The facts are briefly these. The plaintiff, who was the wife of thefirst defendant, instituted maintenance proceedings in A. P. C., Colombo,No. 14,413, against her husband and obtained an order, from theMagistrate for the payment of a monthly allowance of Rs. 50 for herselfand her child. The first defendant paid nothing on that order with theresult that the arrears stood at Rs. 1,425 on March 2, 1933. On thatday she filed an affidavit and moved for a distress' warrant against thefirst defendant. Notice was issued and served on him to show cause.The parties appeared in Court on March 17 and after hearing them the
Magistrate ordered a distress warrant to issue.
» (1901) 1 Ch. D. 671.
(1920) 1 A. C. 904.
2 26 N. L. R. 292.* 30 N. L. R. 355.
KOCH AJ.—DevLtrom v. Deutrom.
At this date there were outstanding in the first defendant’s favour,two mortgage bonds No. 92 of December 1, 1925, and No. 162 of March24, 1927, for sums of Rs. 500 and Rs. 300 respectively, with interest.These the first defendant purported to assign to the second defendant(appellant) by deed No. 839 of April 11, 1933, for a consideration ofRs. 850. It is the validity of this deed that is questioned in theseproceedings. It would appear from the maintenance proceedings thatthe two bonds in favour of the first defendant were seized under thedistress warrant that issued and were advertised for sale. Objectionwas taken to the seizure by the first defendant on the ground that theycould not be seized under the distress warrant, and argument was fixedfor June 23, 1933. On that day the plaintiff moved to withdraw thesteps she had taken without prejudice to her rights. This was allowed.She thereafter on August 16,1933, instituted the present action.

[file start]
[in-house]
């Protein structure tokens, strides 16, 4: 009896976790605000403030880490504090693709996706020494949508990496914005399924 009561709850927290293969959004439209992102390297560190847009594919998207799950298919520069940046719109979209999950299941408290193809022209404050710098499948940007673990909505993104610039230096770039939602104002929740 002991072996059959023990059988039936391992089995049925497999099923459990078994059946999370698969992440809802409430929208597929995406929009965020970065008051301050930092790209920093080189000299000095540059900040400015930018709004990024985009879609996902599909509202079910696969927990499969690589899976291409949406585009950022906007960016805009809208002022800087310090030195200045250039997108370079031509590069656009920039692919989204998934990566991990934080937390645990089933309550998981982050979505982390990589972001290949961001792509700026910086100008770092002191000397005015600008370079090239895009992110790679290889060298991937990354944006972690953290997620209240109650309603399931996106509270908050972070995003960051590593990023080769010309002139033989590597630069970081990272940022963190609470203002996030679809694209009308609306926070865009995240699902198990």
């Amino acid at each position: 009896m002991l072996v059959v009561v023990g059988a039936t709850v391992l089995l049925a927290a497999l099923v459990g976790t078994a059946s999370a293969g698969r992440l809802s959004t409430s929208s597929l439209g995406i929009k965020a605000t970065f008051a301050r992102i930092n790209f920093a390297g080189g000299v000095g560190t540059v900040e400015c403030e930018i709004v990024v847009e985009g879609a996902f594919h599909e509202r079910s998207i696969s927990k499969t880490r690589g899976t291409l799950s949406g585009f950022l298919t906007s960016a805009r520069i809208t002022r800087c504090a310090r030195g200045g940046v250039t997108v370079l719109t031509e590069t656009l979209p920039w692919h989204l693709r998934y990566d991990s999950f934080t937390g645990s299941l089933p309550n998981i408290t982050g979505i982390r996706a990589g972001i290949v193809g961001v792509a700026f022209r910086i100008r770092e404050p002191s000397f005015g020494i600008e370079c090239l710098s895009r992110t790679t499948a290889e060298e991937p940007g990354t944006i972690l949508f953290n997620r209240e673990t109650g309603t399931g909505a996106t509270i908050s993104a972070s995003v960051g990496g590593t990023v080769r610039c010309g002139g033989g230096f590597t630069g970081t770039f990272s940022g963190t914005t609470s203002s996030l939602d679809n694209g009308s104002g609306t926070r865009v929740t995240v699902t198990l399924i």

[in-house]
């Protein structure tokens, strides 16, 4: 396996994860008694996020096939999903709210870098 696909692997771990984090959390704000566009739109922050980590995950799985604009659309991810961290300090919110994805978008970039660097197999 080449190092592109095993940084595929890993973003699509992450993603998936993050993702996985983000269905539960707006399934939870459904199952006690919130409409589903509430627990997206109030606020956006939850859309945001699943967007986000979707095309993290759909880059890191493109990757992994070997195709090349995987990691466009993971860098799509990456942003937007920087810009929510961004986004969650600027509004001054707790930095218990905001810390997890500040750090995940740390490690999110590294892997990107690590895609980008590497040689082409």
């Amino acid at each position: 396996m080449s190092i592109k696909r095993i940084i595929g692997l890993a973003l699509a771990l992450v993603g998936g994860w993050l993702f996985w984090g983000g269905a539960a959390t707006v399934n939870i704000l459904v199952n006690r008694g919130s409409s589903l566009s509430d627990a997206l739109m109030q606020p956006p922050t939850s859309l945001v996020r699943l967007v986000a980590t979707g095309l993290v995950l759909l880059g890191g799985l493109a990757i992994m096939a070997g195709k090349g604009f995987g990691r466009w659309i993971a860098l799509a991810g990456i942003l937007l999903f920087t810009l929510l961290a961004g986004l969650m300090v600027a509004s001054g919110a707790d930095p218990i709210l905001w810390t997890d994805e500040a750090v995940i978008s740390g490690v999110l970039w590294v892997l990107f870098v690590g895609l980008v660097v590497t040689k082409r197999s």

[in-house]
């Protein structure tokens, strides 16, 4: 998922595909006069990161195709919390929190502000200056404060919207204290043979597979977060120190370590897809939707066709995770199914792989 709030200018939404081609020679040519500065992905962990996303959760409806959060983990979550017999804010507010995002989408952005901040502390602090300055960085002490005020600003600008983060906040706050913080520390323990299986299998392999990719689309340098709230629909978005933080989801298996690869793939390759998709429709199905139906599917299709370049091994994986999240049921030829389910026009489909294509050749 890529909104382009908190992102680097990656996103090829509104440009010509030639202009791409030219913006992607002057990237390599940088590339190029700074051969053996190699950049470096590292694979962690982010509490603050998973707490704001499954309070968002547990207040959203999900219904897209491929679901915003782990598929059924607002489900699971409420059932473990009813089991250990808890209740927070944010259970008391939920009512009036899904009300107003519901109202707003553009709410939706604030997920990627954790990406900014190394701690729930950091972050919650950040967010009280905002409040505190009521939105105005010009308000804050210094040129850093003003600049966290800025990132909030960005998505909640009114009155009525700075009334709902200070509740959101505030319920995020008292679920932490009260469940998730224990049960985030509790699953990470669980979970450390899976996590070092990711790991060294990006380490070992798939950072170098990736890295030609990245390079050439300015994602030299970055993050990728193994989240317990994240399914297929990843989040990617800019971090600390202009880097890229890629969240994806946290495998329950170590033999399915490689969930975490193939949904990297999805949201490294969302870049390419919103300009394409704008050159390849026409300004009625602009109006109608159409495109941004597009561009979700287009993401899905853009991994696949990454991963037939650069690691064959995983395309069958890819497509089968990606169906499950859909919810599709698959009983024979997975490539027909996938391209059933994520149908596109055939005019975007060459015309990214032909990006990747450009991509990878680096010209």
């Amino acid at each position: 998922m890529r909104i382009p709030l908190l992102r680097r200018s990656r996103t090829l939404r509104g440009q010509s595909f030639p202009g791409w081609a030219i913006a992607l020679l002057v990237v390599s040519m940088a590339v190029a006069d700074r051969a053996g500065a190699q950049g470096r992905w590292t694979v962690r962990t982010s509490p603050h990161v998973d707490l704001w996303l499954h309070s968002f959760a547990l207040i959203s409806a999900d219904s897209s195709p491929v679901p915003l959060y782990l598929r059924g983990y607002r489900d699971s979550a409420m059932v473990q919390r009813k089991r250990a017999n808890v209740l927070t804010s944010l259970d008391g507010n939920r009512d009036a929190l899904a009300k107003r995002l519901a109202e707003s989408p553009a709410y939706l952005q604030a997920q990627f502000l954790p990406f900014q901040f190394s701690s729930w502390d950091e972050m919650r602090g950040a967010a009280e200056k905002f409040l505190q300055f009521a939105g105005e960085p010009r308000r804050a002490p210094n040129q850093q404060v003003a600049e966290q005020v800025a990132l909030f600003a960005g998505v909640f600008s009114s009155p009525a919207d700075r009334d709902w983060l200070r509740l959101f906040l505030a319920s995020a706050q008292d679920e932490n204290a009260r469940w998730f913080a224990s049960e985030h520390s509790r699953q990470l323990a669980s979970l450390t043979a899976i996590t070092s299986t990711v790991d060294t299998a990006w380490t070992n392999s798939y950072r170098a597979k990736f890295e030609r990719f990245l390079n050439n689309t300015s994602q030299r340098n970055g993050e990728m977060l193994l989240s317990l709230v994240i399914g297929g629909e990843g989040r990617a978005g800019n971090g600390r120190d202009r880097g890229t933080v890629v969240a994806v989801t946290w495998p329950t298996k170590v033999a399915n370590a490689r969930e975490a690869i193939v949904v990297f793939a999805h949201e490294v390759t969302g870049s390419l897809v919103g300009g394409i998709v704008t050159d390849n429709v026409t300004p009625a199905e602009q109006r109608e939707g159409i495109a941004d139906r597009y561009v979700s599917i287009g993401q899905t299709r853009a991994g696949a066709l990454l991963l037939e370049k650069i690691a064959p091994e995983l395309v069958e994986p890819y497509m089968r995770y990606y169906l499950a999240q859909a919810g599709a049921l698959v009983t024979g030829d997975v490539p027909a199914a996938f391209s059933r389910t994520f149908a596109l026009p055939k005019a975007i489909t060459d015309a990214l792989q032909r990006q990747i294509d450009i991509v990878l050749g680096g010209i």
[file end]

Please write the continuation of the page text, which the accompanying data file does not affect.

The learned District Judge held that the first defendant had actedfradulently and collusively with the second defendant in executing theimpugned assignment and declared the deed in question null and void.
One of the issues (No. 5) framed between the parties was in regard tothe maintainability of this action, as the alleged debt due to the plaintiff(respondent) was in respect merely of arrears of monthly allowancesordered in maintenance proceedings.
The findings of fact of the learned District Judge in favour of therespondent on the 1st, 2nd, and 3rd issues, which were concernedwith the assignment No. 839 being fraudulent and executed in collusionwith the second defendant, were hardly challenged, and I see no reasonto interfere with them.
The remaining issue runs as follows: —